Wednesday, November 19, 2014

From Left to Write: J by Howard Jacobson

To be one of the chosen people of God. I've had a fascination with Jewish culture since my family moved from Chicago city proper to its suburbs. All of a sudden half my classmates had the last name Cohen, Finkel, or the like. They talked frequently about the shenanigans they pulled in Hebrew school. Somehow Korean school wasn't as glamorous or exciting. The year I turned 13 was filled with friends' bar and bat mitzvahs, elaborate over the top parties where kids would get carried in chairs in the air and everyone would dance holding white napkins together in a circle. Throughout my formative years schools were closed for every Jewish high holiday (but not Good Friday) and we frequently talked about seders and Hannukah in class. I wanted to be Jewish. It looked like such a cool club from the outside.

College and life in New York afterwards expanded my love affair with Jewish culture in the form of food and life-long friends.  The Kosher Kitchen was one of the best dining halls on campus and it was part of the meal plan. Manhattan's offerings were even better--Artie's deli on 83rd street with its sides of cole slaw and pickles, Cafe Edison for matzoh ball soup, and Zabar's to pick up everything else, to say nothing about the deliciousness of real bagels! Many Jewish girlfriends and boyfriends enhanced my appreciation for a people that have endured so much hatred and oppression for thousands of years and yet have persevered to excel in education, the arts, medicine and every field of business.

While I ultimately did not end up converting or marrying in, my belief that Israel was given to the Jews by God has never been diminished. So imagine the horror I felt when I found out that, on Tuesday morning, two Muslims from East Jerusalem armed with a gun, knives and axes burst into a West Jerusalem synagogue shouting Allahu Akbar and then proceeded to open fire and bludgeon praying men with axes. Of course, this made me think of J, the novel I had been reading for the From Left to Write book club. I had read a review of the book that it was not realistic that another Holocaust would happen as suggested by the book. I beg to differ--in a world where Jews in Jerusalem can get massacred in a synagogue, is the possibility of another Holocaust really that far fetched? I had originally been planning a different post, but how could I not comment on the fact that most people in this world are not outraged by what happened, and it did happen! Why is the flag not lowered to half staff for the Americans that were killed in this tragedy? Why doesn't the POTUS come out stronger against the incident? Does he even care?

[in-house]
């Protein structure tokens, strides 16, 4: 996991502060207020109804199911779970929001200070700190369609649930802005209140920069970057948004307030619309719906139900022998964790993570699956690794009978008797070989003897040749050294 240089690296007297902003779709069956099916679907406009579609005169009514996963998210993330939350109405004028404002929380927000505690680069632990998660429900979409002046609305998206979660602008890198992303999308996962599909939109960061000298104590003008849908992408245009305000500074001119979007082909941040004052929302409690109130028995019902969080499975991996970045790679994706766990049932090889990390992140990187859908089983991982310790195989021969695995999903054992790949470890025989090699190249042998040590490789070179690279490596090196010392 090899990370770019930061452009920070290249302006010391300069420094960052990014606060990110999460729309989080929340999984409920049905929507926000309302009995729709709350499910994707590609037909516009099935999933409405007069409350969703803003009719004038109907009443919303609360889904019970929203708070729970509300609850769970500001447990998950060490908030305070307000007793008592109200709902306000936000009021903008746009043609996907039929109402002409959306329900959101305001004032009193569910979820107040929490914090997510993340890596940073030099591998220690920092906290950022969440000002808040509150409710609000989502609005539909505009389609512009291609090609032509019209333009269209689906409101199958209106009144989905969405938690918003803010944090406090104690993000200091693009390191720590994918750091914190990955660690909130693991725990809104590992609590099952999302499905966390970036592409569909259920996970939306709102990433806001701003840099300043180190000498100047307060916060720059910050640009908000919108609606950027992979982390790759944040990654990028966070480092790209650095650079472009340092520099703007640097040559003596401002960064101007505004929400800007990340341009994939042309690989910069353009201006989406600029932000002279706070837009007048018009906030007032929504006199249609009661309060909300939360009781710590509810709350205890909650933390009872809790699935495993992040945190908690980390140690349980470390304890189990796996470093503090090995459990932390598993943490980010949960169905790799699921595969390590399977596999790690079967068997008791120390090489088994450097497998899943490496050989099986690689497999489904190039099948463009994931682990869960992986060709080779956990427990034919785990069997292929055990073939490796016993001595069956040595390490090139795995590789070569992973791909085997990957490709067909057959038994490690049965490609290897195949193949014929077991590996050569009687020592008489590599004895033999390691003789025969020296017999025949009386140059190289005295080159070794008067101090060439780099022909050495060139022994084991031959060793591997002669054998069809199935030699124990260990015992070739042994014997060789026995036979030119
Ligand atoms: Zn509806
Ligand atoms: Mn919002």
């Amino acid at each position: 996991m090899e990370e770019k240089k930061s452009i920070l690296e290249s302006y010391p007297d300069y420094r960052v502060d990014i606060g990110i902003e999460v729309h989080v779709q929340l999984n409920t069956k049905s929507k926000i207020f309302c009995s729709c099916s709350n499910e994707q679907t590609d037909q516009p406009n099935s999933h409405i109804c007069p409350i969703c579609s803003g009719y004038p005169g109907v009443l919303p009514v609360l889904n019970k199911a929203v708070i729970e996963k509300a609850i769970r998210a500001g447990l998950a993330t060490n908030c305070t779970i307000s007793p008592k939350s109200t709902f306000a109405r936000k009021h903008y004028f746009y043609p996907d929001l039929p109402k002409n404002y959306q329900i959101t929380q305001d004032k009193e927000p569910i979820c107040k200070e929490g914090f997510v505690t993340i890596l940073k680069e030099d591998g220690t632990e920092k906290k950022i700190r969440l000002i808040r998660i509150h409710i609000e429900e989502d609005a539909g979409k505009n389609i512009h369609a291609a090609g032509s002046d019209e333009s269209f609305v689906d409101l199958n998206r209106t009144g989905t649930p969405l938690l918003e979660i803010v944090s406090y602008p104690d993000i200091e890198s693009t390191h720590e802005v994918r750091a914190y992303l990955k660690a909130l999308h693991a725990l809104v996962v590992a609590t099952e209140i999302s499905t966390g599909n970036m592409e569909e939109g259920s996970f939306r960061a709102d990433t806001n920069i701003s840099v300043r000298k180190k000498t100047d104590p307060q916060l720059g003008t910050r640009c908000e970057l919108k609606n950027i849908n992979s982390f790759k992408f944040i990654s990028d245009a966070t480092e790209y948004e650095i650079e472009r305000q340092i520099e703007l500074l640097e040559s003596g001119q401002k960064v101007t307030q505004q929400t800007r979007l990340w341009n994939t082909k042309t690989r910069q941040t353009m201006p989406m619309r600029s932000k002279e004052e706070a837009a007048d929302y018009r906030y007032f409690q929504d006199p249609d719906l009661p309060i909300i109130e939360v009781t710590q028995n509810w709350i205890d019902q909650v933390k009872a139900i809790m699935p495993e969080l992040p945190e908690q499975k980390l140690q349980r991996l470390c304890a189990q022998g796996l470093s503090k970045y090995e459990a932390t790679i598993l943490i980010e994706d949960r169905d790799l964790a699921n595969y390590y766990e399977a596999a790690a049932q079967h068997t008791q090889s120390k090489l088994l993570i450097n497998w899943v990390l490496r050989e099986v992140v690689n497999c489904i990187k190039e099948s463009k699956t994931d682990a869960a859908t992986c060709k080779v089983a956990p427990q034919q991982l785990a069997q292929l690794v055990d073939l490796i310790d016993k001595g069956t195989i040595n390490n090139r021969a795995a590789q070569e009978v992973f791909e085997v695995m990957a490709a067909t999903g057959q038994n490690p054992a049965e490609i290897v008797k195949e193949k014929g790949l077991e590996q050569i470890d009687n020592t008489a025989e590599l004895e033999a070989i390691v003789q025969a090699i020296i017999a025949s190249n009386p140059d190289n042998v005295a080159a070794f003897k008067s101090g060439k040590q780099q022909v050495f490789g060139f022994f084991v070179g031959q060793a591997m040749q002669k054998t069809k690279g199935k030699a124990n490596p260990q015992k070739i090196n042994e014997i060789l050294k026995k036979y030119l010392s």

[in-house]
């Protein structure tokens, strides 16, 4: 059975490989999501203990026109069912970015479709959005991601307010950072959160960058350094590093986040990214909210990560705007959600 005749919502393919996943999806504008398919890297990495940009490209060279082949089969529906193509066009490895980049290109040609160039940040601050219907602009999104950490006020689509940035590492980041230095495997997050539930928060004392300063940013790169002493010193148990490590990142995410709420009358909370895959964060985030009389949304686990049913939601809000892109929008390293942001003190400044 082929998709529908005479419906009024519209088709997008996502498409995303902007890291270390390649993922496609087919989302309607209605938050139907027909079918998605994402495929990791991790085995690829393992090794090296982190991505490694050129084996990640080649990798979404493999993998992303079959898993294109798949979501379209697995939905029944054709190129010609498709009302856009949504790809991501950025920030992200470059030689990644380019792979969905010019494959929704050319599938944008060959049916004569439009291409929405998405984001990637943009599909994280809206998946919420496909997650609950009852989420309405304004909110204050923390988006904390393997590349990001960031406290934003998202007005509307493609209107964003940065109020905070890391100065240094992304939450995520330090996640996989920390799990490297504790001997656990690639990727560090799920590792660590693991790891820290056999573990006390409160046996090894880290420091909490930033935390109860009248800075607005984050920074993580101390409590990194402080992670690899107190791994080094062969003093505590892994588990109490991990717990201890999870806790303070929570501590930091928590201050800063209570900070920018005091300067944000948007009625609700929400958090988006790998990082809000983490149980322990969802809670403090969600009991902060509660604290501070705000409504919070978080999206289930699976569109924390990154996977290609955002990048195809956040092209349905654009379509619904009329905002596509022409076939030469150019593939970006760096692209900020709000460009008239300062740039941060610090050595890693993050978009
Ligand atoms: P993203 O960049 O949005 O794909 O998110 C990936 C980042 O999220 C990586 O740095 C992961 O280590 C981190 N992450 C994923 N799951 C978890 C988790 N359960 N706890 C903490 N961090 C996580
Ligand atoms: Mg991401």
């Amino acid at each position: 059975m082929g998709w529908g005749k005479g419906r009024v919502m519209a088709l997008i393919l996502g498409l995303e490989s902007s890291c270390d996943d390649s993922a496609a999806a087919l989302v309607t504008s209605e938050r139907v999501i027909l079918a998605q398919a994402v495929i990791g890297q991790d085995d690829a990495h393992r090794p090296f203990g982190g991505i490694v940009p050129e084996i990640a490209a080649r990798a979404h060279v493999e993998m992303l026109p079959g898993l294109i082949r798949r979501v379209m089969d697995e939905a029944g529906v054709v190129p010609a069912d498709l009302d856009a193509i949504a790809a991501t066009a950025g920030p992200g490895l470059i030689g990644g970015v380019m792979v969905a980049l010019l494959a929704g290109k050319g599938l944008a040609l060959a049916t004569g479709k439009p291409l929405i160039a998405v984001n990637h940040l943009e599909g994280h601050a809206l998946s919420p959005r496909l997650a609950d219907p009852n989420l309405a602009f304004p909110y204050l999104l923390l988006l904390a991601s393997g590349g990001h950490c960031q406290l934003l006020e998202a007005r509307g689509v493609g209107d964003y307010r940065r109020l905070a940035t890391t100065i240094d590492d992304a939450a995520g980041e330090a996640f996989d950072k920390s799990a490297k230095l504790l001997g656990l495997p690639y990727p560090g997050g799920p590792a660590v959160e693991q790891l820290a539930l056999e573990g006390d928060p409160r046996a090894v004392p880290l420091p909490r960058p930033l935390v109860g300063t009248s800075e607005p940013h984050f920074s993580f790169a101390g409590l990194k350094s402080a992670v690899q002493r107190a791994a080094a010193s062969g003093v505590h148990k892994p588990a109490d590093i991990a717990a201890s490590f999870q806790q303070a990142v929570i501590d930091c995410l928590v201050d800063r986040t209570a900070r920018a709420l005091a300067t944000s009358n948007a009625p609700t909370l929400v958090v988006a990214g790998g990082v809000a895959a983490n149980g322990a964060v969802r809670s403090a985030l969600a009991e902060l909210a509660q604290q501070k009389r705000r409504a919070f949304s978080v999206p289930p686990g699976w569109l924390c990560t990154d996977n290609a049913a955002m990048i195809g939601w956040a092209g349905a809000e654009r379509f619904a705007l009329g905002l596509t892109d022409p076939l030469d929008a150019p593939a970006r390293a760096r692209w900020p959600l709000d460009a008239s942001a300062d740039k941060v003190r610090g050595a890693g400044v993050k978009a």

I am praying that God will comfort the families of the three AMERICAN and the other victims of this travesty. If it is God's will, I pray that he will help Benjamin Netanyahu carry out his vow to "settle the score with every terrorist."  Whenever things like this happen, I question whether it is the end times. More and more I agree with the answer my pastor recently gave to this query, "it's been the end times ever since Jesus returned to Heaven." If you live in a place where there are no Jewish people and the problems of the Middle East seem far away, just think about how Hitler was able to affect the life of every human being on Earth during World War II. Ignoring the issues will not make them go away, please spare a thought for these issues today.

This post was inspired by the novel J by Howard Jacobson, about a world where collective memory has vanished and the past is a dangerous country, not to be talked about or visited. Join From Left to Write on November 20th as we discuss J. As a member, I received a copy of the book for review purposes.


Stacy at The Novel Life said...

It has only been in the last few years that I have made friends with several Jewish couples. Growing up in rural North Georgia we had a plethora of Appalachian inhabitants but not anyone (that I can recall) from the Jewish culture and faith. I had to smile though with your opening line about being "one of the chosen people of God." In Sunday School and church at a very Southern Baptist church, I would inevitably stick my foot in my mouth asking the question of any adult who would listen to my request to be Jewish! Thank you for sharing your timely and thoughtful post.

Thien-Kim aka Kim said...

I grew up in Louisiana and really didn't meet any Jewish people until after college. I'm still learning about Jewish faith and culture and I'm glad to have friends to help me.

Alicia said...

I've only known one Jewish person in my life, a dentist I worked for, but he never mentioned it much.

I think it's horrible that no place is safe anymore, not even a place of worship.

Excellent post!